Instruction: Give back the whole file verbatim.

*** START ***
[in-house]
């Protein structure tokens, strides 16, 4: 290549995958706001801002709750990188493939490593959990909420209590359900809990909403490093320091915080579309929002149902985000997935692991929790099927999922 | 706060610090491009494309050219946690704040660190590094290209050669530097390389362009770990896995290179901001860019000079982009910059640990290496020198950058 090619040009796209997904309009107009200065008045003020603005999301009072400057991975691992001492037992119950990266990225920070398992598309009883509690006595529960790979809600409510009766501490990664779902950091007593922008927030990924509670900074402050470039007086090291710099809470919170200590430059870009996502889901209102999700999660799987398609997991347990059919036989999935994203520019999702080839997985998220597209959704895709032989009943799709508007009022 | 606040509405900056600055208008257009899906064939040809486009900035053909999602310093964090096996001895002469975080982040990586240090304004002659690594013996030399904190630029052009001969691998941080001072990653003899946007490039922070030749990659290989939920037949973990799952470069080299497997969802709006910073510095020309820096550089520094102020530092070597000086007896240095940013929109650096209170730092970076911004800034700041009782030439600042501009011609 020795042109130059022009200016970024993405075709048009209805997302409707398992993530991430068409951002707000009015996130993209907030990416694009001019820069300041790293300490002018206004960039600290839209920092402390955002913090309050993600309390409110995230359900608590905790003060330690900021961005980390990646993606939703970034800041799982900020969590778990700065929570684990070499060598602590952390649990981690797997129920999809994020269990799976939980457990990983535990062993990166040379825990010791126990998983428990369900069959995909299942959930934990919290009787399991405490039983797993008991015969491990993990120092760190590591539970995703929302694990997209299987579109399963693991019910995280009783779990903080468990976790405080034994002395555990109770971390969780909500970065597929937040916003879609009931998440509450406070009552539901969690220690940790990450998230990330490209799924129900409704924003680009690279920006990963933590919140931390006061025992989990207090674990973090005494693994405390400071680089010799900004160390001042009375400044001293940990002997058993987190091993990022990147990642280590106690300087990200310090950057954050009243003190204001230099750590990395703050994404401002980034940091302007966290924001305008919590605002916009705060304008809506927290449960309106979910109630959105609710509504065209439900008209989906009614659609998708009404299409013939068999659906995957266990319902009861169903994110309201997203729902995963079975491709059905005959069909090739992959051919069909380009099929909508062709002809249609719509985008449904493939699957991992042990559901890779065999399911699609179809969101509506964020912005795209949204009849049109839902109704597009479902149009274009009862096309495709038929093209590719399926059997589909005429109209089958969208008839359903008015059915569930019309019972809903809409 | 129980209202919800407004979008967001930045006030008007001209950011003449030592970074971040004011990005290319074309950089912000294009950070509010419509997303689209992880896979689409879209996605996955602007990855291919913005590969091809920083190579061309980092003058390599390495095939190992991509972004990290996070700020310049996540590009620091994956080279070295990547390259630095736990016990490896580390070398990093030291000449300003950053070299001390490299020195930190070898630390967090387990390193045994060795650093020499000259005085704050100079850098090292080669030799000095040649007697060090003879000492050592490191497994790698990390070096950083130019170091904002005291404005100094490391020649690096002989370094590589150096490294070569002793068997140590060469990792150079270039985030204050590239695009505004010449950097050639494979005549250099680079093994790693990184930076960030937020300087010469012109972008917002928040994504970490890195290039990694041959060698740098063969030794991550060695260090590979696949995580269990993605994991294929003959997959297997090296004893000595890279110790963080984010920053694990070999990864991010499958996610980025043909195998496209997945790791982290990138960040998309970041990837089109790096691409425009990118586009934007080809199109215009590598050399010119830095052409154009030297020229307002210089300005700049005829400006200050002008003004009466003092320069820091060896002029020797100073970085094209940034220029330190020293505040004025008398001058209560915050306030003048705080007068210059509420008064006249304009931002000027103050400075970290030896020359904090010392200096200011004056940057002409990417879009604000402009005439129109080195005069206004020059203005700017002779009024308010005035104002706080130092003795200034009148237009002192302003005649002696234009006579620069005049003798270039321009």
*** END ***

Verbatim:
[in-house]
């Protein structure tokens, strides 16, 4: 290549995958706001801002709750990188493939490593959990909420209590359900809990909403490093320091915080579309929002149902985000997935692991929790099927999922 | 706060610090491009494309050219946690704040660190590094290209050669530097390389362009770990896995290179901001860019000079982009910059640990290496020198950058 090619040009796209997904309009107009200065008045003020603005999301009072400057991975691992001492037992119950990266990225920070398992598309009883509690006595529960790979809600409510009766501490990664779902950091007593922008927030990924509670900074402050470039007086090291710099809470919170200590430059870009996502889901209102999700999660799987398609997991347990059919036989999935994203520019999702080839997985998220597209959704895709032989009943799709508007009022 | 606040509405900056600055208008257009899906064939040809486009900035053909999602310093964090096996001895002469975080982040990586240090304004002659690594013996030399904190630029052009001969691998941080001072990653003899946007490039922070030749990659290989939920037949973990799952470069080299497997969802709006910073510095020309820096550089520094102020530092070597000086007896240095940013929109650096209170730092970076911004800034700041009782030439600042501009011609 020795042109130059022009200016970024993405075709048009209805997302409707398992993530991430068409951002707000009015996130993209907030990416694009001019820069300041790293300490002018206004960039600290839209920092402390955002913090309050993600309390409110995230359900608590905790003060330690900021961005980390990646993606939703970034800041799982900020969590778990700065929570684990070499060598602590952390649990981690797997129920999809994020269990799976939980457990990983535990062993990166040379825990010791126990998983428990369900069959995909299942959930934990919290009787399991405490039983797993008991015969491990993990120092760190590591539970995703929302694990997209299987579109399963693991019910995280009783779990903080468990976790405080034994002395555990109770971390969780909500970065597929937040916003879609009931998440509450406070009552539901969690220690940790990450998230990330490209799924129900409704924003680009690279920006990963933590919140931390006061025992989990207090674990973090005494693994405390400071680089010799900004160390001042009375400044001293940990002997058993987190091993990022990147990642280590106690300087990200310090950057954050009243003190204001230099750590990395703050994404401002980034940091302007966290924001305008919590605002916009705060304008809506927290449960309106979910109630959105609710509504065209439900008209989906009614659609998708009404299409013939068999659906995957266990319902009861169903994110309201997203729902995963079975491709059905005959069909090739992959051919069909380009099929909508062709002809249609719509985008449904493939699957991992042990559901890779065999399911699609179809969101509506964020912005795209949204009849049109839902109704597009479902149009274009009862096309495709038929093209590719399926059997589909005429109209089958969208008839359903008015059915569930019309019972809903809409 | 129980209202919800407004979008967001930045006030008007001209950011003449030592970074971040004011990005290319074309950089912000294009950070509010419509997303689209992880896979689409879209996605996955602007990855291919913005590969091809920083190579061309980092003058390599390495095939190992991509972004990290996070700020310049996540590009620091994956080279070295990547390259630095736990016990490896580390070398990093030291000449300003950053070299001390490299020195930190070898630390967090387990390193045994060795650093020499000259005085704050100079850098090292080669030799000095040649007697060090003879000492050592490191497994790698990390070096950083130019170091904002005291404005100094490391020649690096002989370094590589150096490294070569002793068997140590060469990792150079270039985030204050590239695009505004010449950097050639494979005549250099680079093994790693990184930076960030937020300087010469012109972008917002928040994504970490890195290039990694041959060698740098063969030794991550060695260090590979696949995580269990993605994991294929003959997959297997090296004893000595890279110790963080984010920053694990070999990864991010499958996610980025043909195998496209997945790791982290990138960040998309970041990837089109790096691409425009990118586009934007080809199109215009590598050399010119830095052409154009030297020229307002210089300005700049005829400006200050002008003004009466003092320069820091060896002029020797100073970085094209940034220029330190020293505040004025008398001058209560915050306030003048705080007068210059509420008064006249304009931002000027103050400075970290030896020359904090010392200096200011004056940057002409990417879009604000402009005439129109080195005069206004020059203005700017002779009024308010005035104002706080130092003795200034009148237009002192302003005649002696234009006579620069005049003798270039321009």